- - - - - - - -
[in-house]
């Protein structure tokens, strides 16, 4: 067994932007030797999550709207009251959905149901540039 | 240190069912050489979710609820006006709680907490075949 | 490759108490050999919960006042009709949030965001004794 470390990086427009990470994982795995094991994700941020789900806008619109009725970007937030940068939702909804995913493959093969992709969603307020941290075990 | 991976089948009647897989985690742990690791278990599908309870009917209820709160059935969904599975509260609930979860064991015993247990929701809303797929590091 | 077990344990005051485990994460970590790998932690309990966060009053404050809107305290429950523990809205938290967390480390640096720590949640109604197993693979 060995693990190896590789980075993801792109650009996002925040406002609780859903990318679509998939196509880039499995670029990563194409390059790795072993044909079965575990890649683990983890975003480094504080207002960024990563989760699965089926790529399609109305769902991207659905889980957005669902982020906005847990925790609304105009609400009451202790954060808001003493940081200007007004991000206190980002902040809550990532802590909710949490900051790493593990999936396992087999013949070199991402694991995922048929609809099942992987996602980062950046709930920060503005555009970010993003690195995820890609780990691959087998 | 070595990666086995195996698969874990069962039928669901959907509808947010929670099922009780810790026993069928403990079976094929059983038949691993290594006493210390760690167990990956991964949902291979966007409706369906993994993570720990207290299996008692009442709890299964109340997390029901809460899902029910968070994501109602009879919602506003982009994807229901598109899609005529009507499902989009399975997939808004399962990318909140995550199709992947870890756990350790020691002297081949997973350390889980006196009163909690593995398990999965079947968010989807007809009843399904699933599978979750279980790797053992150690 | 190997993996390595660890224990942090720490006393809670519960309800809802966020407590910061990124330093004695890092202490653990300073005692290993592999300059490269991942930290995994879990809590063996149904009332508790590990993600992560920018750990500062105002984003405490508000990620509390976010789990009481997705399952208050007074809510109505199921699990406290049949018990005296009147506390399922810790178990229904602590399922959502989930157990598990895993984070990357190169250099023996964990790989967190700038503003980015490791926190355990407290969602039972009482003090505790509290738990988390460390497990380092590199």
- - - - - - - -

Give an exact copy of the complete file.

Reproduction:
[in-house]
């Protein structure tokens, strides 16, 4: 067994932007030797999550709207009251959905149901540039 | 240190069912050489979710609820006006709680907490075949 | 490759108490050999919960006042009709949030965001004794 470390990086427009990470994982795995094991994700941020789900806008619109009725970007937030940068939702909804995913493959093969992709969603307020941290075990 | 991976089948009647897989985690742990690791278990599908309870009917209820709160059935969904599975509260609930979860064991015993247990929701809303797929590091 | 077990344990005051485990994460970590790998932690309990966060009053404050809107305290429950523990809205938290967390480390640096720590949640109604197993693979 060995693990190896590789980075993801792109650009996002925040406002609780859903990318679509998939196509880039499995670029990563194409390059790795072993044909079965575990890649683990983890975003480094504080207002960024990563989760699965089926790529399609109305769902991207659905889980957005669902982020906005847990925790609304105009609400009451202790954060808001003493940081200007007004991000206190980002902040809550990532802590909710949490900051790493593990999936396992087999013949070199991402694991995922048929609809099942992987996602980062950046709930920060503005555009970010993003690195995820890609780990691959087998 | 070595990666086995195996698969874990069962039928669901959907509808947010929670099922009780810790026993069928403990079976094929059983038949691993290594006493210390760690167990990956991964949902291979966007409706369906993994993570720990207290299996008692009442709890299964109340997390029901809460899902029910968070994501109602009879919602506003982009994807229901598109899609005529009507499902989009399975997939808004399962990318909140995550199709992947870890756990350790020691002297081949997973350390889980006196009163909690593995398990999965079947968010989807007809009843399904699933599978979750279980790797053992150690 | 190997993996390595660890224990942090720490006393809670519960309800809802966020407590910061990124330093004695890092202490653990300073005692290993592999300059490269991942930290995994879990809590063996149904009332508790590990993600992560920018750990500062105002984003405490508000990620509390976010789990009481997705399952208050007074809510109505199921699990406290049949018990005296009147506390399922810790178990229904602590399922959502989930157990598990895993984070990357190169250099023996964990790989967190700038503003980015490791926190355990407290969602039972009482003090505790509290738990988390460390497990380092590199």